Thursday, May 5, 2016

Trail to a Parking Lot: The St. Perpetua Trail and an Accessible Alternative

Don't you hate hiking up a steep trail, working hard and sweating, just to arrive at a parking lot? Well, this is one of those hikes, but it is one of our favorites anyway. Beginning in a lush creek bottom and ending at a rocky headland high above the ocean, this trail gains 600 feet of elevation in less than a mile and a half. The relatively short trail makes this a perfect stop during a long drive down the coast, and the views along the way make the                                                                                                     climb more than worth the effort.

Solomon's Seal
Cape Perpetua juts into the sea between Yachats and Florence on the central coast. You will know you are getting close when Highway 101 narrows and begins to twist and wind upward. This hike begins at the Visitor Center parking lot, where you will need to pay a $5 parking fee if you do not have a Northwest Forest Pass (don't forgo this hike because of the fee, though; the Visitor Center is worth a stop, too). Look for the trailhead near the restrooms outside the Center.

Triteleia
The trail here is crowded with forest plants and roofed with tall evergreens. Descend toward sparkling Cape Creek. The Giant Spruce Trail branches off to the right; this worthwhile creekside trail leads to, of all things, a really big spruce tree, estimated to be about 600 years old.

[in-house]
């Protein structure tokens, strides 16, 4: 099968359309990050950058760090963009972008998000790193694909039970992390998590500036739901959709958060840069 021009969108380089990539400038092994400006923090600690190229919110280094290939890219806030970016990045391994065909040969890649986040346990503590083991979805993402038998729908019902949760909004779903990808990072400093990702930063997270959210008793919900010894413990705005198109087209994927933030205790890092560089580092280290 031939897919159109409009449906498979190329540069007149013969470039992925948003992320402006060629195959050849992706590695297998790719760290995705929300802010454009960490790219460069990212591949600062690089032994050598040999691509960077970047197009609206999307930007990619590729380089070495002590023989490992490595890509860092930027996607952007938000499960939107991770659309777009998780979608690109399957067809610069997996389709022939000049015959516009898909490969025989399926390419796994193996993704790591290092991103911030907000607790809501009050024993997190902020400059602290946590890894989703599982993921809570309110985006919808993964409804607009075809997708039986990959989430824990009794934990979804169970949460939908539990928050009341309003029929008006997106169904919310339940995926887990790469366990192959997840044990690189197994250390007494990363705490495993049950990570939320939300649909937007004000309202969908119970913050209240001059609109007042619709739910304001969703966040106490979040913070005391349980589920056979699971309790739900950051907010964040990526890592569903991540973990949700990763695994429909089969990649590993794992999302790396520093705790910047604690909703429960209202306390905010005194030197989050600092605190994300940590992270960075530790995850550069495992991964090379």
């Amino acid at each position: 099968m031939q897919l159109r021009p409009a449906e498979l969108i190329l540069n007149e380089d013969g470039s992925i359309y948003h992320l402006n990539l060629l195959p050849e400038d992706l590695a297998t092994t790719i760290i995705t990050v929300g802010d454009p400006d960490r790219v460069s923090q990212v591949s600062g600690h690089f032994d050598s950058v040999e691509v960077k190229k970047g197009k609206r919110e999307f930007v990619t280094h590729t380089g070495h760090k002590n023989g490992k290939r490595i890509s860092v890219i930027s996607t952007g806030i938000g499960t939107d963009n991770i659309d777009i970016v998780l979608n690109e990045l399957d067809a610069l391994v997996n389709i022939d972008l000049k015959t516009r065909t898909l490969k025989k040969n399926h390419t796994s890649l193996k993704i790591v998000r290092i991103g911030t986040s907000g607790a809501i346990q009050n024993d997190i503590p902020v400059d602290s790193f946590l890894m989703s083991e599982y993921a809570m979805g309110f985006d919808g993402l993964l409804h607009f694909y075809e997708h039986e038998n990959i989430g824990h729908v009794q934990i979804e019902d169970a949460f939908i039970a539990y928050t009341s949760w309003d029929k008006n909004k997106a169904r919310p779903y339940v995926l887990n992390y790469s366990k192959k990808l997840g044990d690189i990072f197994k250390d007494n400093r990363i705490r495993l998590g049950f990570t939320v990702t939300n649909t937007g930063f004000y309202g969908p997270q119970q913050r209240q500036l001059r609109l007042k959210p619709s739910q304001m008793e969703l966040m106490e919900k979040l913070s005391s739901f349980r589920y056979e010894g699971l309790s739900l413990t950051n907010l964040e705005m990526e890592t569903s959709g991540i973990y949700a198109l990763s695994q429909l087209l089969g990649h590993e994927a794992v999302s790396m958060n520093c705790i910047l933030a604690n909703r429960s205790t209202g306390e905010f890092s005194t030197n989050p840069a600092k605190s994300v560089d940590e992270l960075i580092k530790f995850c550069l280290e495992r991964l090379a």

Staying left at the junction, cross the creek and head into the Cape Perpetua Campground. This popular campground is, sadly, only open during the summer season. Sites are tucked near Cape Creek well off of Highway 101 and near everything the Cape Scenic Area has to offer. There is room for most RVs, but accommodations are simple, with no hookups available.

Cross the paved campground road and find the trail, which immediately begins to climb Cape Perpetua in a series of switchbacks. Occasional breaks in the forest wall reveal ever-more-spectacular views, giving ample reason to stop to rest and take photos. Note the changing plant life as you ascend the rocky face, finally bursting from the dim forest onto a south-facing, flower-covered slope. Continue among the grasses and flowers to the top, where you will find a paved overlook. Unless coastal fog has rolled in, plan to spend quite a bit of time taking pictures here. This is also an excellent picnic spot, well-furnished with tables and benches.

Next, follow the short Whispering Spruce Trail along the cliff's edge to a stone shelter built in the 1930s by the CCC. Plan to take more pictures here, then return the way you came.

As for the parking lot...if you are not up to the climb, Cape Perpetua's breathtaking views are still accessible to  you. Just north of the Visitor Center, turn toward the campground and then turn left to drive up Cape Perpetua. A short, paved trail from the parking area leads to the overlook. The Whispering Spruce Trail to the stone shelter is a quarter-mile loop; click here for accessibility details.

On your next drive along 101, take time to enjoy Cape Perpetua's spectacular views. This is one parking lot we can highly recommend.
Indian Paintbrush
Wild Iris

Monkey Flower

Be forewarned, snakes the size of pencils with inflated egos inhabit these areas. They attempt to strike fear into the hearts of humans, but the end result is more one of, "Aww..." To the photographer, this one looks like he just made a terrible pun and is waiting in vain for a response.



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